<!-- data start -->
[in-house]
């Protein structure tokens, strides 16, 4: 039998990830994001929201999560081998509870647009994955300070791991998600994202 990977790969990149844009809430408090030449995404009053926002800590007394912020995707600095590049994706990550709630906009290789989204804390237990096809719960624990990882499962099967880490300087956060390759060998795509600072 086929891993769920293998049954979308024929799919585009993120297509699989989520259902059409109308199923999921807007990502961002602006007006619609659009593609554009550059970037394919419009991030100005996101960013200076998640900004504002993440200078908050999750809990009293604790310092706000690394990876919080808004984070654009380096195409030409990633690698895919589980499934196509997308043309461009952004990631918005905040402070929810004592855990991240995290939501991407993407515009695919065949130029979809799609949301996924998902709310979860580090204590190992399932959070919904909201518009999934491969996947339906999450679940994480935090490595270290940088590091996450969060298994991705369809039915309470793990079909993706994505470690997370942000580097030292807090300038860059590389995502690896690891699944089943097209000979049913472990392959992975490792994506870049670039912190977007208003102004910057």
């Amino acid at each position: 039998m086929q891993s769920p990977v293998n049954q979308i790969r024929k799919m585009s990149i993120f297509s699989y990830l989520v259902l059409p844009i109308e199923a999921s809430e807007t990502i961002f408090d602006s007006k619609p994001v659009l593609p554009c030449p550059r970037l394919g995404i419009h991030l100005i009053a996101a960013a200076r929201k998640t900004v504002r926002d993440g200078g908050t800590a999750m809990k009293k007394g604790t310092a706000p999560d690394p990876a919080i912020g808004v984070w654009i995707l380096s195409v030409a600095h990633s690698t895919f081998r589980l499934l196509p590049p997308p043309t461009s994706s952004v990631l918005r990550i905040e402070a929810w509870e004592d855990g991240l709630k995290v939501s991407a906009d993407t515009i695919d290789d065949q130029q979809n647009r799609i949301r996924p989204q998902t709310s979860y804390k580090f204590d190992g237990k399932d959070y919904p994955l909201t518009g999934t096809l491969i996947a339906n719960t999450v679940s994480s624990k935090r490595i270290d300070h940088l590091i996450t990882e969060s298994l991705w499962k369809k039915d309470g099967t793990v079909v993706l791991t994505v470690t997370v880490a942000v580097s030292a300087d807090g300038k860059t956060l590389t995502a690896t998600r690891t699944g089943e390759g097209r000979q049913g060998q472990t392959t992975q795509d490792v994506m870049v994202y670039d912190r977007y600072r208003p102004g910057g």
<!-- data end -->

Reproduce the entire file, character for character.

[in-house]
């Protein structure tokens, strides 16, 4: 039998990830994001929201999560081998509870647009994955300070791991998600994202 990977790969990149844009809430408090030449995404009053926002800590007394912020995707600095590049994706990550709630906009290789989204804390237990096809719960624990990882499962099967880490300087956060390759060998795509600072 086929891993769920293998049954979308024929799919585009993120297509699989989520259902059409109308199923999921807007990502961002602006007006619609659009593609554009550059970037394919419009991030100005996101960013200076998640900004504002993440200078908050999750809990009293604790310092706000690394990876919080808004984070654009380096195409030409990633690698895919589980499934196509997308043309461009952004990631918005905040402070929810004592855990991240995290939501991407993407515009695919065949130029979809799609949301996924998902709310979860580090204590190992399932959070919904909201518009999934491969996947339906999450679940994480935090490595270290940088590091996450969060298994991705369809039915309470793990079909993706994505470690997370942000580097030292807090300038860059590389995502690896690891699944089943097209000979049913472990392959992975490792994506870049670039912190977007208003102004910057």
């Amino acid at each position: 039998m086929q891993s769920p990977v293998n049954q979308i790969r024929k799919m585009s990149i993120f297509s699989y990830l989520v259902l059409p844009i109308e199923a999921s809430e807007t990502i961002f408090d602006s007006k619609p994001v659009l593609p554009c030449p550059r970037l394919g995404i419009h991030l100005i009053a996101a960013a200076r929201k998640t900004v504002r926002d993440g200078g908050t800590a999750m809990k009293k007394g604790t310092a706000p999560d690394p990876a919080i912020g808004v984070w654009i995707l380096s195409v030409a600095h990633s690698t895919f081998r589980l499934l196509p590049p997308p043309t461009s994706s952004v990631l918005r990550i905040e402070a929810w509870e004592d855990g991240l709630k995290v939501s991407a906009d993407t515009i695919d290789d065949q130029q979809n647009r799609i949301r996924p989204q998902t709310s979860y804390k580090f204590d190992g237990k399932d959070y919904p994955l909201t518009g999934t096809l491969i996947a339906n719960t999450v679940s994480s624990k935090r490595i270290d300070h940088l590091i996450t990882e969060s298994l991705w499962k369809k039915d309470g099967t793990v079909v993706l791991t994505v470690t997370v880490a942000v580097s030292a300087d807090g300038k860059t956060l590389t995502a690896t998600r690891t699944g089943e390759g097209r000979q049913g060998q472990t392959t992975q795509d490792v994506m870049v994202y670039d912190r977007y600072r208003p102004g910057g």